It was recently discovered that more than six communities within the Western Rural and Urban District are in dire need of proper sanitation, Peripheral Health Units (PHU) and educational facilities.
This was learnt during two recent District Service Summits held at the Western Rural District Council and the Freetown City Council on Tuesday 30 and Wednesday 31 January 2018, respectively.
Organized by SEND Sierra Leone with support from UK aid through Christian Aid on the SABI project, the events attracted community stakeholders including chiefs, youth and women leaders, representatives of disabled groups and service providers.
The objective was to create a level playing field for the community people to express their concerns and challenges in accessing the appropriate service providers so that they can find a way of addressing their concerns.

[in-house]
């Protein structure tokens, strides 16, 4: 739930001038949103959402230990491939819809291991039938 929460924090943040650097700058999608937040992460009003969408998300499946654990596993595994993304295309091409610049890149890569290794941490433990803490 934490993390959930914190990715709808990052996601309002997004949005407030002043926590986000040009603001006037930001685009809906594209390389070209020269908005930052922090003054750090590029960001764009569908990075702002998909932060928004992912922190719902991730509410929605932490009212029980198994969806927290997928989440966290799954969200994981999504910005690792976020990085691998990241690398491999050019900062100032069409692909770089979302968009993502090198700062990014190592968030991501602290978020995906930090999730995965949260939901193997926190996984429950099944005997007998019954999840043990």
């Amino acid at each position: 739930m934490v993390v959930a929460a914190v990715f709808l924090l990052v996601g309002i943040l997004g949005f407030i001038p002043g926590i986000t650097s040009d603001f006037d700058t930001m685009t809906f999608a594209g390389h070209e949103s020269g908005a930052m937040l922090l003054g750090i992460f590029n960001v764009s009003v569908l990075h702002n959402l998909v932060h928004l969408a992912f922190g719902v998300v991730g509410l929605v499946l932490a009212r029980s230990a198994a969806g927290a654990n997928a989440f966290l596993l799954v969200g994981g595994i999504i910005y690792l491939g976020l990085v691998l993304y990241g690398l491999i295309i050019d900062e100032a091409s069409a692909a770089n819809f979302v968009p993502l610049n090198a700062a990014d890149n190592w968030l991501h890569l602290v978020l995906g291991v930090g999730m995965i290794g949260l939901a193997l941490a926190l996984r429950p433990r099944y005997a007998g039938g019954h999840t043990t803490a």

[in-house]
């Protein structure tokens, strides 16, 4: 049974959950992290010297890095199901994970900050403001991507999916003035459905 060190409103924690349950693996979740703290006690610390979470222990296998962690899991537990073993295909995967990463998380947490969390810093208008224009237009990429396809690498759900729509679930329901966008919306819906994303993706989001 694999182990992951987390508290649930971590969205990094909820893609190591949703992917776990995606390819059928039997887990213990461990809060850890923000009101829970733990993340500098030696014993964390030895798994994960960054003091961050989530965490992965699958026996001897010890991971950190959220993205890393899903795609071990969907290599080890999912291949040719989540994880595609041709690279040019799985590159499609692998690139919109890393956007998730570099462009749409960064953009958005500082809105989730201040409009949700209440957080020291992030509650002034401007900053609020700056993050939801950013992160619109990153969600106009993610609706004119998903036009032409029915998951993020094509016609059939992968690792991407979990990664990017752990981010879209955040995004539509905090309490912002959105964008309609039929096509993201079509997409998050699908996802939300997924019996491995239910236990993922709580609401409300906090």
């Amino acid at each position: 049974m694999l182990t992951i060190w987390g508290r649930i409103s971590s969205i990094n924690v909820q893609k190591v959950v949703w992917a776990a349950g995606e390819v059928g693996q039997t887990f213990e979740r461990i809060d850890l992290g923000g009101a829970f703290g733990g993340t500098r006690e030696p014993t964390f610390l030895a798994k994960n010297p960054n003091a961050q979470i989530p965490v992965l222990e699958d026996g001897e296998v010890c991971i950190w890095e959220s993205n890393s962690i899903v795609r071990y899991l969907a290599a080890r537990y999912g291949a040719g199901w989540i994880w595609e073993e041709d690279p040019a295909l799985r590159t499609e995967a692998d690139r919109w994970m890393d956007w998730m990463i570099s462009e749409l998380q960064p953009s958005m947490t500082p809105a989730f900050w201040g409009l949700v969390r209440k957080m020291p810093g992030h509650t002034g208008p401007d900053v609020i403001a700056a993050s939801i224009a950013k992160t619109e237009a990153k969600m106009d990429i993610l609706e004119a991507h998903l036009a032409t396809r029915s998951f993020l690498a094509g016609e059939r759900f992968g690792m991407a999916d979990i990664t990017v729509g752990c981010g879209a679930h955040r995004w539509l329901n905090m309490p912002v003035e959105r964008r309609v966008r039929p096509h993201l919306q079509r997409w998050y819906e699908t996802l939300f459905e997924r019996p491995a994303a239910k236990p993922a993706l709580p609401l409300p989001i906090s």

The youth leader at Gbendubu community in Ward 332 York Rural, Lahai Mansaray, made similar remarks, adding that in their own case, water runs through their community but that they do not have access to it and that there is no PHU in the entire community.
Saffa Kanneh, representing the Health Ministry, admitted that they are aware about the attitude of health workers across the country, which is why Health for All Coalition is currently undertaking a monitoring exercise across the country.
Representing the Ministry of Education, Science and Technology (MES7T) was Hannah Bockarie. She spoke on the issue of unapproved teachers, saying there are procedures to follow and that the Ministry of Finance also has a major role to play in that direction in facilitating salary arrangements before giving the MEST the green light to hire teachers.
She further disclosed that many people are now opening schools as business places to exploit the masses, which is why the Education Ministry is finding it difficult to manage the aspect of unapproved.